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Parachute Guys?

#1
Hey Everyone,

I am planning to drop mini parachute guy from my FT mini guinea cargo plane.

I was just wondering what material you guys use to make your parachutes , how you make them, how to fold it and wind the string so that the parachute open every time and how big to make it?

Thanks for any help!
 

FDS

Well-known member
#2
Just a plastic trash bag, cut into a circle with a 10c sized hole in the middle will do for most GI Joe sized paratroopers.
Position heavy duty sewing threads equally around 4 or more points on the canopy, then tie them all at the bottom so they are the same length, then attach to your potential parachutist. Test out a handy upstairs window.
 

kilroy07

Well-known member
#4
If you are getting your foamboard from dollar tree then check the toy isle, sometimes you can find pre made ones (or a bag of army men)

Thin string should work just fine.

I learned how to fold (pack) a parachute from model rockets, you might google that.
Basically you hold the center of the parachute and let the rest drape down. (forms a triangle)
Then fold the bottom corners in so it basically makes a strip.
Start rolling the strip down from the top (center point) and continue to wrap LOOSLY with the lines until you have a nice tidy package.
 
#5
If you are getting your foamboard from dollar tree then check the toy isle, sometimes you can find pre made ones (or a bag of army men)

Thin string should work just fine.

I learned how to fold (pack) a parachute from model rockets, you might google that.
Basically you hold the center of the parachute and let the rest drape down. (forms a triangle)
Then fold the bottom corners in so it basically makes a strip.
Start rolling the strip down from the top (center point) and continue to wrap LOOSLY with the lines until you have a nice tidy package.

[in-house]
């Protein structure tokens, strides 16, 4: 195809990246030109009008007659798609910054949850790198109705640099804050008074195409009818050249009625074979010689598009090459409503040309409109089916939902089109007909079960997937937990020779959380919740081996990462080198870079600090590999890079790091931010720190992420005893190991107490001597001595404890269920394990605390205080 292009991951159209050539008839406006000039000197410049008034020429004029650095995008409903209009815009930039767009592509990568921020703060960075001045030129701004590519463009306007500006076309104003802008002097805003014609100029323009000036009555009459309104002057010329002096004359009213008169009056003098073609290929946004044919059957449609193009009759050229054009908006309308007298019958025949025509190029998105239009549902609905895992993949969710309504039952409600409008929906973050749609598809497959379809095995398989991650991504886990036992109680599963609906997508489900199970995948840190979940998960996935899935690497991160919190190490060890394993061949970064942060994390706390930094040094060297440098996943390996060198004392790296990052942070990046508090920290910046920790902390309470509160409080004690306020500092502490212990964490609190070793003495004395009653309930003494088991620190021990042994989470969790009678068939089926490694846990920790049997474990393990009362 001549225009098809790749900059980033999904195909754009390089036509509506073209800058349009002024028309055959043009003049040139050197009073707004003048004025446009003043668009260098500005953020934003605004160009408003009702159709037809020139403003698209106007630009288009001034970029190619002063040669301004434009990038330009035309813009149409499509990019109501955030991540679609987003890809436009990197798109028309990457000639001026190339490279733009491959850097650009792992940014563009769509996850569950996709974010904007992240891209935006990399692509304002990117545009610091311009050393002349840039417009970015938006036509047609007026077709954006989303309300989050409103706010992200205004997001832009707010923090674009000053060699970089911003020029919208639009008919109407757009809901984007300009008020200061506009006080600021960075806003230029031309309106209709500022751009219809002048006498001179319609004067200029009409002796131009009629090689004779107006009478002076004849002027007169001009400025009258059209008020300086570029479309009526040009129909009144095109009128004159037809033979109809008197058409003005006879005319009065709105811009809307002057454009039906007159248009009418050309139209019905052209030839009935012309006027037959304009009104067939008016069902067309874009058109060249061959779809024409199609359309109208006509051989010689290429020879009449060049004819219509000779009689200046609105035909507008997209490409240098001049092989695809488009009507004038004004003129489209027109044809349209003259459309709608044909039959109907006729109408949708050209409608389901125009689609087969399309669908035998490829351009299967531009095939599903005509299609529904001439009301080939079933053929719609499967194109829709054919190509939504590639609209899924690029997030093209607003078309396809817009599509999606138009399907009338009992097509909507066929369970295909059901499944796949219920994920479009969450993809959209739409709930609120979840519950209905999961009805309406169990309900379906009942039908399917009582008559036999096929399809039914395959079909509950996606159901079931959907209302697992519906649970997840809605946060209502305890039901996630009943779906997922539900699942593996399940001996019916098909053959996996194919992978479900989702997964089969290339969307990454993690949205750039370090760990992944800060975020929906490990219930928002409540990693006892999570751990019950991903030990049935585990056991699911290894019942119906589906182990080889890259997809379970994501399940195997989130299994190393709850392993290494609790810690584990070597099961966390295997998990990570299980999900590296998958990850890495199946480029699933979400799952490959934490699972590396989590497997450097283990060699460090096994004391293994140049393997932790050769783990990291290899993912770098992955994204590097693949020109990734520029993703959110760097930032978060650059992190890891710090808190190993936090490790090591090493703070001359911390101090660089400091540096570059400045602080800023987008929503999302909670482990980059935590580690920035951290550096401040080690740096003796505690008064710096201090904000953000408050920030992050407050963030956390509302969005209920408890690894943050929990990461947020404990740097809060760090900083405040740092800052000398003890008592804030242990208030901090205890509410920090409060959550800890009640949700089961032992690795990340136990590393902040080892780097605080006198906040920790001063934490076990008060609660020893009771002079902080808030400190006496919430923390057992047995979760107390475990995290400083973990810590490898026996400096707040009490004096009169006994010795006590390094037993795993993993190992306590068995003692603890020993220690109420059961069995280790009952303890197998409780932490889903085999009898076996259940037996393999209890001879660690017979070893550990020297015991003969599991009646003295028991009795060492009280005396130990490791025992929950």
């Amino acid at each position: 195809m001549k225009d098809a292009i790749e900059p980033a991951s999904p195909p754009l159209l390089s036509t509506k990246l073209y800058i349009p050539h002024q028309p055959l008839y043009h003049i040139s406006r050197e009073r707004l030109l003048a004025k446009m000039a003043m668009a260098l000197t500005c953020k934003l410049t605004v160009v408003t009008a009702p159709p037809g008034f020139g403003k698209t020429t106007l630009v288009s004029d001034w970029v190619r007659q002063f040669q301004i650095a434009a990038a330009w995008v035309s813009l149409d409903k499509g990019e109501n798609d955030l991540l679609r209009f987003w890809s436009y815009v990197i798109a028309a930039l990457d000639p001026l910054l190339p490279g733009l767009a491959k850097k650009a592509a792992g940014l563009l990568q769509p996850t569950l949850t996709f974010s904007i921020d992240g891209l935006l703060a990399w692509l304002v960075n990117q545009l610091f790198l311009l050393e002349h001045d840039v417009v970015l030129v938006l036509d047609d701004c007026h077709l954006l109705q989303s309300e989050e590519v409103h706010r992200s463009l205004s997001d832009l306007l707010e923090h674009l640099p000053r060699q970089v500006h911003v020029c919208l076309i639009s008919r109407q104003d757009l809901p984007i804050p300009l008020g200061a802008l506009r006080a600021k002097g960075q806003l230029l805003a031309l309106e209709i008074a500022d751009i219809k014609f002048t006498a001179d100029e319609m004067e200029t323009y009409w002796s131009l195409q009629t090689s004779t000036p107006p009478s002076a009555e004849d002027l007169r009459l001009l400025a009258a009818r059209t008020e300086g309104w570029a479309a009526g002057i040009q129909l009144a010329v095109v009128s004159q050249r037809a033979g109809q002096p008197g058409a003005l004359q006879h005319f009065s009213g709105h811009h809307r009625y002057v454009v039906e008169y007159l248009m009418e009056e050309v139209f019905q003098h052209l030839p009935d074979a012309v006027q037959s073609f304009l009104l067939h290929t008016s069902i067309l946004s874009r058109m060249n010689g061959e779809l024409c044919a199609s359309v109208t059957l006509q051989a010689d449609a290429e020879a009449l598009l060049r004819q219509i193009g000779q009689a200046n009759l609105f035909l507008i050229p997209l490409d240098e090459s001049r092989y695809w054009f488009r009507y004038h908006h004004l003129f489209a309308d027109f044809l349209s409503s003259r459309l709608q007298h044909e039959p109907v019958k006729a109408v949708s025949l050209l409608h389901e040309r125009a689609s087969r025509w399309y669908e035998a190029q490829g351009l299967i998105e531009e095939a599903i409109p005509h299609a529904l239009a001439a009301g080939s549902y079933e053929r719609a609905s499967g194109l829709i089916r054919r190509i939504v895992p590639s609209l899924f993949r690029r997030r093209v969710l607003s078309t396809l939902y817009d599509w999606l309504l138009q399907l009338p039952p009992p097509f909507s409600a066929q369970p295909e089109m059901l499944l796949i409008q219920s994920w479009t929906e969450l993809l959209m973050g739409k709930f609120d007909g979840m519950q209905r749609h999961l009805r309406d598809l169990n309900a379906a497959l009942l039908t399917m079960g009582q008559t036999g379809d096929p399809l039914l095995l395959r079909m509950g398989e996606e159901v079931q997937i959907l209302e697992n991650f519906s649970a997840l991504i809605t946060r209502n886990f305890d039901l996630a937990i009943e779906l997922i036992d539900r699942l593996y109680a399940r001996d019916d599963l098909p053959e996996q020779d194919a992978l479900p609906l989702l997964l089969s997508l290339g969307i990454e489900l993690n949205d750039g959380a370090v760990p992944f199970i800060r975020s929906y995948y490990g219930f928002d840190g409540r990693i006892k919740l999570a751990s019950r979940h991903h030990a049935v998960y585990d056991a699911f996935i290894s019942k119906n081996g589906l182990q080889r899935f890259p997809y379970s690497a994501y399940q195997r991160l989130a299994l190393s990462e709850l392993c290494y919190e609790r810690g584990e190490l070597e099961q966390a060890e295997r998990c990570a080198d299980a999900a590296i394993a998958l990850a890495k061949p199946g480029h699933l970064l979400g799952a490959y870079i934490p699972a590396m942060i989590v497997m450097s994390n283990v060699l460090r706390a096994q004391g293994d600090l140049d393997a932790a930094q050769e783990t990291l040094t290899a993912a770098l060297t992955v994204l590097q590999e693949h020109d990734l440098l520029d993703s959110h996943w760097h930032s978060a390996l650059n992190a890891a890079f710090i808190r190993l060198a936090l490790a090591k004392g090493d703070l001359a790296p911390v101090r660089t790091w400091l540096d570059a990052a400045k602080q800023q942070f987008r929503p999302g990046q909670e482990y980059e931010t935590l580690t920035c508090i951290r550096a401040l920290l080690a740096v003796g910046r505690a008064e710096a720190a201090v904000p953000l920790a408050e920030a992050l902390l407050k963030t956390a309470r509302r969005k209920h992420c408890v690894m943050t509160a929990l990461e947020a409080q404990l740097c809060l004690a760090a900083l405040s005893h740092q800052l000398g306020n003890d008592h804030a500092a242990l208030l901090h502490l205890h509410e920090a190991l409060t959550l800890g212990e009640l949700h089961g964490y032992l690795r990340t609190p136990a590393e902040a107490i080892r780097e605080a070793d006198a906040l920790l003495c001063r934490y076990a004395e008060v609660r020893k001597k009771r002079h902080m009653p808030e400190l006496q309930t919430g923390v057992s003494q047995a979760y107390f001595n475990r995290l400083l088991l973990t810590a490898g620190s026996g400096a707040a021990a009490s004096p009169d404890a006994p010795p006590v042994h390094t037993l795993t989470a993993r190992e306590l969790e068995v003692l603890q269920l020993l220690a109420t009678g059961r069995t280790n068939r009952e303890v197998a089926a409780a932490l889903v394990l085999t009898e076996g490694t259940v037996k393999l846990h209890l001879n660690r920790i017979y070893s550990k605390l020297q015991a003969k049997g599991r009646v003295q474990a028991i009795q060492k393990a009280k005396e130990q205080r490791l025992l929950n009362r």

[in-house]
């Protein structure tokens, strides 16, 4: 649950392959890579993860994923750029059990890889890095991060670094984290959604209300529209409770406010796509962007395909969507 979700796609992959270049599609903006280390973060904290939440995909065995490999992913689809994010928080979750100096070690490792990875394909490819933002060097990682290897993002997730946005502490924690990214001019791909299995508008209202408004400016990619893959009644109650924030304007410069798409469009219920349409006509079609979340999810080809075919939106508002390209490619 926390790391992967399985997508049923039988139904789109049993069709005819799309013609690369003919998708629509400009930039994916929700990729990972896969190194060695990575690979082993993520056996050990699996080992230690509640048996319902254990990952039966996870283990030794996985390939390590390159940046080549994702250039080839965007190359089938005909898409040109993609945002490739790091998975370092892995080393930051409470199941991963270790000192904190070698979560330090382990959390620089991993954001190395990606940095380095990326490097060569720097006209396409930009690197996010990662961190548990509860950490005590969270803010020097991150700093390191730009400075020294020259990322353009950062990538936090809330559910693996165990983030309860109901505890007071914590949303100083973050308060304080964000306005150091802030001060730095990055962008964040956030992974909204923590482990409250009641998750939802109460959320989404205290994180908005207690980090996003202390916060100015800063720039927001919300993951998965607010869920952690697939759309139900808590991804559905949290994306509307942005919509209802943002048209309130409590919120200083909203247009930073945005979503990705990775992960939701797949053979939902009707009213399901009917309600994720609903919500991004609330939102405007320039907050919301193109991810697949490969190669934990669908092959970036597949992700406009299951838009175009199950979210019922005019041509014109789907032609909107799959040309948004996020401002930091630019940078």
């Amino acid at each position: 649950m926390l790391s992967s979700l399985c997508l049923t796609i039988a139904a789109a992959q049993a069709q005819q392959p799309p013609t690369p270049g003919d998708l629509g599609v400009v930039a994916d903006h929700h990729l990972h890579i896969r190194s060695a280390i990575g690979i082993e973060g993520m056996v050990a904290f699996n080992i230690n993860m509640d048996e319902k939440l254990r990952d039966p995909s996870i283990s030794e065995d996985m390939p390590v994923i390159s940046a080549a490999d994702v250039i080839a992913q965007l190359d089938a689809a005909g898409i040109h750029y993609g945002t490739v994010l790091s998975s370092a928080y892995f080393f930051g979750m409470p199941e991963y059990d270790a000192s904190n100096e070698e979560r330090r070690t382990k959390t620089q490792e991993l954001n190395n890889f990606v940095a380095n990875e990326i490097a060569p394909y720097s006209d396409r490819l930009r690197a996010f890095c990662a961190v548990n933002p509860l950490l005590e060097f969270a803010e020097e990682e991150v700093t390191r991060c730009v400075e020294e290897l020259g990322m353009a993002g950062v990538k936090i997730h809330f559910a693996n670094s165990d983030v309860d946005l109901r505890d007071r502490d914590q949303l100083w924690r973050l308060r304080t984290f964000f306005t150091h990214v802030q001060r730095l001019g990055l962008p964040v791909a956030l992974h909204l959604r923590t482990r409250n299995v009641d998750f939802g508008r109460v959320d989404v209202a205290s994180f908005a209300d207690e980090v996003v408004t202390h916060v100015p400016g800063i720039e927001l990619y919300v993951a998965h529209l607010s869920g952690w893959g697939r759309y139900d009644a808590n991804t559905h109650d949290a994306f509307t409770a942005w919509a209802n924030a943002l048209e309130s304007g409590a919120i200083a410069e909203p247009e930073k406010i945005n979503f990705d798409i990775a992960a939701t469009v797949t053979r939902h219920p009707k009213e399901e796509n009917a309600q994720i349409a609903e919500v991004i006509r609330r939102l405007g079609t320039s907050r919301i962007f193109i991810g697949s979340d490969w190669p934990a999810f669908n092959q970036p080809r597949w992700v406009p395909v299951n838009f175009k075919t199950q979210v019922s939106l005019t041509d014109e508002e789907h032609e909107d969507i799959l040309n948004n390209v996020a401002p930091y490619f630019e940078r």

Ok! I'll look next time I go to Dollar Tree.
 

Hai-Lee

Old and Bold RC PILOT
Mentor
#9
I bought mine from a local disposal outlet for $2 AUD, (the club bought about 5,, all different HiVis colours)
.
DSCF0018.JPG

DSCF0020.JPG

You couldn't build one for that price!

Just what went down here!

Have fun!
 

SlingShot

Maneuvering With Purpose
#10
When I was little we used hankerchiefs. But plastic bags sound good. Something thick enough to hold up. I would look into getting some paper grommets for binder use to reinforce the holes. Dust the chute with talcum powder to increase the odds of an opening chute.

One question: just ONE guy?? Come on.
 
Last edited:
#13
When I was little we used hankerchiefs. But plastic bags sound good. Something thick enough to hold up. I would look into getting some paper grommets for binder use to reinforce the holes. Dust the chute with talcum powder to increase the odds of an opening chute.

One question: just ONE guy?? Come on.
Ok, I have never heard of putting talcum power on.

Just one guy! NOT ME! I'm plane on dropping 3-4 witch is about all the mini guinea can carry.
 

Hai-Lee

Old and Bold RC PILOT
Mentor
#14
I've seen those before.

About how heavy are they? I can't carry to much wait in the mini guinea.
Just weighed mine on the postage scales and it came in at 19 grams, (without the display case of course).
Here we Pool them if anyone wants a multi parachutist drop but normally it is almost a case of diving bombing with them to get closest to the target. (they float a long way in a slight breeze if dropped from height).

have fun!
 
#16
Just weighed mine on the postage scales and it came in at 19 grams, (without the display case of course).
Here we Pool them if anyone wants a multi parachutist drop but normally it is almost a case of diving bombing with them to get closest to the target. (they float a long way in a slight breeze if dropped from height).

have fun!
How much weight do you think I can carry in my mini guinea? Right now my MG is 14oz with out the battery.
 

Hai-Lee

Old and Bold RC PILOT
Mentor
#18
How much weight do you think I can carry in my mini guinea? Right now my MG is 14oz with out the battery.
It all depends on how the plane flies and how it is powered. A powerful setup with a good large SF prop and fitted with flaps can often easily support loads up to around 50% of the empty weight, (subject to the structural strength of the build), whereas a normal setup with a standard prop. (no flaps) I normally rate for a max load of 10% of the bare weight.

It all depends upon The build. weight, flying speed, and power/thrust available.

@Merv 's estimate of around 20% is a good average. If you have lifting issues please do not forget that the main wing incidence can also be a limiting factor when trying to lift significant payloads!

Have fun!